Facebook’s Graph Search – will people who don’t work in advertising now realise what their data is worth?

Julian PetersonThanks to the launch of Graph Search, Facebook is now making it even easier to find information about ordinary Australians, including those in security-sensitive jobs. Julian Peterson was surprised by what he found.

In the digital advertising business we know the value of data – we obsessively target and track our intended audience and our thirst for new data knows no limits.

Some of the public know the value of their data and don’t want us to have it – they browse incognito, they lock their social profiles or they don’t use social media at all, they delete their cookies and don’t like to have tabs kept on them.

I have seen a few articles recently where the worth of people’s data has been quantified or they’ve been put on notice to keep it secret – and The Financial Times actually shows you what you’re worth.

Yesterday I finally found Graph Search activated on my Facebook – I’d seen the funny examples by Tom Scott some time ago on his “Actual Facebook Graph Searches” but I hadn’t had the chance to try it for myself until today.

Below is my journey into the frankly amazing Graph Search which confirms a few things:

  1. Facebook has so much data on people, their friends and social connections, activities, places they visit and things they do.
  2. The data has more depth and breadth than anyone else’s data in the whole world. Never before have people so eagerly recorded so much about themselves.
  3. The data held by most other organisations, even the tax office and government departments including census data, is nothing compared to this.
  4. Facebook have given us a glimpse with Graph Search but we’ve barely begun to see what is possible.
  5. If there is a negative effect of Graph Search for advertising then it would be that it reveals to the man in the street the extent of the data provided by Facebook users and the amount of it that is publicly available, let alone to Facebook itself.

My first Graph Search session:

So after a couple of searches to see who I work with, used to work or go to school with I tried this:

A few people I knew matched but it was mainly around a page called “Sex and drugs and rock ‘n’ roll” which has thousands of fans, so not as funny as I’d hoped.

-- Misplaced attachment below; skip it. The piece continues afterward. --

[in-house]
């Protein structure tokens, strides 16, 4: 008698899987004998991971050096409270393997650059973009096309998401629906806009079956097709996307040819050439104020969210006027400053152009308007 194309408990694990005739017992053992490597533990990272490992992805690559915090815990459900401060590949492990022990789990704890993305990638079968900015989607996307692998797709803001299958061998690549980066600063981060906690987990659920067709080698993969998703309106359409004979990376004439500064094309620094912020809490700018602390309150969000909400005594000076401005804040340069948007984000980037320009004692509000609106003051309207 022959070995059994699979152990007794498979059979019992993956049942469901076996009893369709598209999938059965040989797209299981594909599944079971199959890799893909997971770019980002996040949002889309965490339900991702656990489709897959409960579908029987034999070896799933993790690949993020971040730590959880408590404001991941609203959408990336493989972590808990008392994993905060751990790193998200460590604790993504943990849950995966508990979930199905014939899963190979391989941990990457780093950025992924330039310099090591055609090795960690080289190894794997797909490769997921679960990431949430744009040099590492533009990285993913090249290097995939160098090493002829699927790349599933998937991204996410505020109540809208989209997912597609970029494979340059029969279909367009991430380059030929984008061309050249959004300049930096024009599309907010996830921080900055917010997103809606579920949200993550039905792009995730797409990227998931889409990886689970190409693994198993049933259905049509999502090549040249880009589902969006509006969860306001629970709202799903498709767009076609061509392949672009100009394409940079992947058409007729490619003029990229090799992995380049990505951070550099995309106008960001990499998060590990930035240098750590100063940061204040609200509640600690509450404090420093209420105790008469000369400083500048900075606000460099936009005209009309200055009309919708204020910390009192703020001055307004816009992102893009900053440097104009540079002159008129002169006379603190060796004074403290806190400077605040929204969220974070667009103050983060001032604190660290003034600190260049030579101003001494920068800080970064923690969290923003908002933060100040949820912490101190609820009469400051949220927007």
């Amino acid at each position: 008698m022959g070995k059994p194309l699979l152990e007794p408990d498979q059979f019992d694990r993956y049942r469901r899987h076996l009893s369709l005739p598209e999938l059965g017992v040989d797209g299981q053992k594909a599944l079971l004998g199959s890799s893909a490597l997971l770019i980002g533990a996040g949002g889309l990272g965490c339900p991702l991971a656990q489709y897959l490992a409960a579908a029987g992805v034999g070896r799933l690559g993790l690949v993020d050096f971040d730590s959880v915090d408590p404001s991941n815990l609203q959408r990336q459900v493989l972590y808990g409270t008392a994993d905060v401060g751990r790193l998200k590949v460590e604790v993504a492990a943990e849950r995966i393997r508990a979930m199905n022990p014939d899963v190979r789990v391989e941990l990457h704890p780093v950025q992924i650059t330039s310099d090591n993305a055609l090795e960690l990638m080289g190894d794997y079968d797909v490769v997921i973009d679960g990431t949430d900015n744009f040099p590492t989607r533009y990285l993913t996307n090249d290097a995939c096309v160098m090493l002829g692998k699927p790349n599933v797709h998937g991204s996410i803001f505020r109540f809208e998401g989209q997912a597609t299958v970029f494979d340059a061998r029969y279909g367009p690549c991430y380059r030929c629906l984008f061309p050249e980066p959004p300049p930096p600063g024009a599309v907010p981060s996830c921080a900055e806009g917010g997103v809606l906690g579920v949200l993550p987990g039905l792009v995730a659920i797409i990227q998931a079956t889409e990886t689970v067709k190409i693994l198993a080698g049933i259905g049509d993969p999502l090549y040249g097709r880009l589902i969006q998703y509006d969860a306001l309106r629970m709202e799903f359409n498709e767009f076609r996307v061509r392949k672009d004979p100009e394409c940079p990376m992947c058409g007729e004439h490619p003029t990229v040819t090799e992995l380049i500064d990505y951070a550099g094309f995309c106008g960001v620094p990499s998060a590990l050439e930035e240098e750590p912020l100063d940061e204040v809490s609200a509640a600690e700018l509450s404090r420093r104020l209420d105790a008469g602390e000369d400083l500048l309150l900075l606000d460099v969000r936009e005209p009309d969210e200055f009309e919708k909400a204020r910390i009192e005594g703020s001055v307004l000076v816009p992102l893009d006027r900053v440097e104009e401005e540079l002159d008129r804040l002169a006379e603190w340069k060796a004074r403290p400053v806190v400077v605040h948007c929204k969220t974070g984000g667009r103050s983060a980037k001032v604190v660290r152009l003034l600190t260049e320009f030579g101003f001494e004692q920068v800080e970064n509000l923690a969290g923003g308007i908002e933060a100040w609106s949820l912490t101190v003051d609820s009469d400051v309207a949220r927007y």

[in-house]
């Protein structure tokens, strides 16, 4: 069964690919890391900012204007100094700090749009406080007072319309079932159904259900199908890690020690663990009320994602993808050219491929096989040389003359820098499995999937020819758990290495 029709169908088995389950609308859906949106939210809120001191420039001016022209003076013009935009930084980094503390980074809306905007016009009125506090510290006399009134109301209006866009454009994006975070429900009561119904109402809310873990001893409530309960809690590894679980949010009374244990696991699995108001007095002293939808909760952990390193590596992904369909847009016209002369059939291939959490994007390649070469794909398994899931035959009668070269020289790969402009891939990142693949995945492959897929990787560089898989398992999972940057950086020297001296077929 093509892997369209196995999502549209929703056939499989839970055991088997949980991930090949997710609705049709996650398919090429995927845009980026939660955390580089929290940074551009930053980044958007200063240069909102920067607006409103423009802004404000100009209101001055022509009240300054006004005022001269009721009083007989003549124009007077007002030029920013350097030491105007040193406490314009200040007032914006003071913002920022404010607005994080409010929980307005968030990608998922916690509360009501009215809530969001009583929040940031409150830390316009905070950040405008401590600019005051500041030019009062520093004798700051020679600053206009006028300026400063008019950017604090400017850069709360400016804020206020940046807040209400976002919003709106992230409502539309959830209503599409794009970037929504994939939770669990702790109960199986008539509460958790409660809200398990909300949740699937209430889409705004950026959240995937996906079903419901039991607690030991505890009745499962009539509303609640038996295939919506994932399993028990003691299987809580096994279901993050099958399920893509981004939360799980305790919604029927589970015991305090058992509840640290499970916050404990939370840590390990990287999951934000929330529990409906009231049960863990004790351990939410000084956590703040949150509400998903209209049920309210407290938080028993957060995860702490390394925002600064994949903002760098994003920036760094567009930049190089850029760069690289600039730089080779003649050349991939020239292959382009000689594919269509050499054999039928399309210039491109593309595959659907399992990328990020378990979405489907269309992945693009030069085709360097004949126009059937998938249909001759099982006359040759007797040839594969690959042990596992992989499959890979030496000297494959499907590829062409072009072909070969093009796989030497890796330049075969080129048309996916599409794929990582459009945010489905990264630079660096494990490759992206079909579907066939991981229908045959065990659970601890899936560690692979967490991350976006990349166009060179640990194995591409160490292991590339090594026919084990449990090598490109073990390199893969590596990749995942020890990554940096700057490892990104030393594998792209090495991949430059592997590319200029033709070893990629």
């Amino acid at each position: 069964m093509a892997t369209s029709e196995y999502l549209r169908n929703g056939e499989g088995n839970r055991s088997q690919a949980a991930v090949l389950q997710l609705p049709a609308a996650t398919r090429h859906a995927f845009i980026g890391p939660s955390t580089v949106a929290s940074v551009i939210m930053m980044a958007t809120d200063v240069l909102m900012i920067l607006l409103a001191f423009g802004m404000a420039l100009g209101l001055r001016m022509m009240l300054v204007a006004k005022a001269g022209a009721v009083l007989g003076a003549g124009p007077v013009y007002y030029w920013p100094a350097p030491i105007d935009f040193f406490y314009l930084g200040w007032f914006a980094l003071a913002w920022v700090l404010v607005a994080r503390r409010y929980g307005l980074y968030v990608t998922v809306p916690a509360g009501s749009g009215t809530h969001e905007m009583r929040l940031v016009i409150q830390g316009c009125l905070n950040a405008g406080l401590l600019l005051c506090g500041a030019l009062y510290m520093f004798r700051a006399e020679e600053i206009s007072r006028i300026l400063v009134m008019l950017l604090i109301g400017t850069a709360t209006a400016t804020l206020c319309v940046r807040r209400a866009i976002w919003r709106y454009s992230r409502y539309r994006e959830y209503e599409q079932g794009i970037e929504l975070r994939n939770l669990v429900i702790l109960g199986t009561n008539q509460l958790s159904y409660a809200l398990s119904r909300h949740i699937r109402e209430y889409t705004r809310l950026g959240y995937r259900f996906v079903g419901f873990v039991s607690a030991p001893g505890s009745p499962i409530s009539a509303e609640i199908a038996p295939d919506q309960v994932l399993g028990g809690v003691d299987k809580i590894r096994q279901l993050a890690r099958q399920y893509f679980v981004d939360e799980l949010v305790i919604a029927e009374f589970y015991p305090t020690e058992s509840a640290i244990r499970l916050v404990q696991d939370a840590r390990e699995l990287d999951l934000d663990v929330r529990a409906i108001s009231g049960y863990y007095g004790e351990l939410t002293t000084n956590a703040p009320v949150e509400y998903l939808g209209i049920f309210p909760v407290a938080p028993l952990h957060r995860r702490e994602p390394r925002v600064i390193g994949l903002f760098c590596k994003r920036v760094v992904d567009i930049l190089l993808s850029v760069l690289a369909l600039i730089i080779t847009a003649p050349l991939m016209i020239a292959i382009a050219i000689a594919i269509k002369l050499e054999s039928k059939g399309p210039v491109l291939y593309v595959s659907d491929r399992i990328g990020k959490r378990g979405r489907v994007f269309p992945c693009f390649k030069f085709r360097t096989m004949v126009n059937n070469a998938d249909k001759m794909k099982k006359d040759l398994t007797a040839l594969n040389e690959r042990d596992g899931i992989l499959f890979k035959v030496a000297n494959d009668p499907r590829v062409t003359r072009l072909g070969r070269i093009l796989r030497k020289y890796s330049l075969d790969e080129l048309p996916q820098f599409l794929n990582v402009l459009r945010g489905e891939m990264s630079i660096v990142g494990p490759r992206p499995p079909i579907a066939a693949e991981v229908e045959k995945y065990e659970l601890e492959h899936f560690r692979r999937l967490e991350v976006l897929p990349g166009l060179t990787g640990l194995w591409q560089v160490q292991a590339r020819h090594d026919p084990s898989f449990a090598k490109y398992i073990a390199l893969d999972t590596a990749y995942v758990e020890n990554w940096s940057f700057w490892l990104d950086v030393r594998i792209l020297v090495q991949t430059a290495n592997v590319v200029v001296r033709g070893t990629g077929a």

By now I was chat-bantering with a friend in London who is divorced and wanted to get out on the town this week as her kids are away. Whilst trying to find a silly search that would include her I had this one auto-completed for me:
women uk sex workers

Interesting. I don’t even have any link to any of the people in the results so now I thought, let’s try some more searches to see how much data people have inadvertently shared.

A lot:

single female police officers
And:

facebook single male police
Some other suggested searches if you want to find a transvestite policewoman, a policeman from the Maldives in Sydney or want to find single friends of policemen (watch out RSVP – Facebook dating has arrived!):

single male police sydney

Where there’s social media, there’s Defence:

facebook single soldiers

And let’s get serious:

facebook asio singles

(I actually think most of these girls are joking, as are the guys in the male search)

 You can also find the answer to important questions:

liberal boat

But to be fair:

australia labor board facebook

Julian Peterson is Sales & Marketing Director for dianomi

Comments


  1. Brendon
    24 Jul 13
    10:00 am

  2. Would it be fair to say, that you’re only seeing these results because people do not take enough time to learn about the privacy settings on Facebook? If you spend 20 minutes going through your privacy settings instead of sharing your lunch pics…alone…you probably wouldn’t have your results showing in a graph search :)

  3. Go on I dare ya - steal my data - double dare ya
    24 Jul 13
    3:29 pm

  4. I work in PR so naturally i’m always checking my privacy and security settings. However I’ve been a victim of tax fraud and I can’t figure out how. Maybe i’m just unlucky.

    In saying all this I predict more and more Mum and Dad digital media consumers will be caught up in cases where they have had their identity stolen.

    It begs the Q: Who is to blame for data breaches? the consumer, the corporation or our government or the organized criminal groups?

    In the end I thought I was safe but my experience just goes to show that if anyone wants data on you they can get it, if they know how and can be bothered.

    So go ahead, do take my data make it a bloody hassle for me to fix the mess you’ve created, oh and by the way you’ve got the wrong ‘me’ as I blow my budget each week have a massive HECS debt…. than again come to think of it what I own in assets you couldn’t sell to cash converters to make enough money to get a 1 way ticket out of Australia back to Eastern Europe, Nigeria etc.

  5. Social Ekho
    30 Jul 13
    9:19 am

  6. Great article. Very humorous. Brendon is right but when Facebook keeps making changes to privacy settings people tend to forget to update them.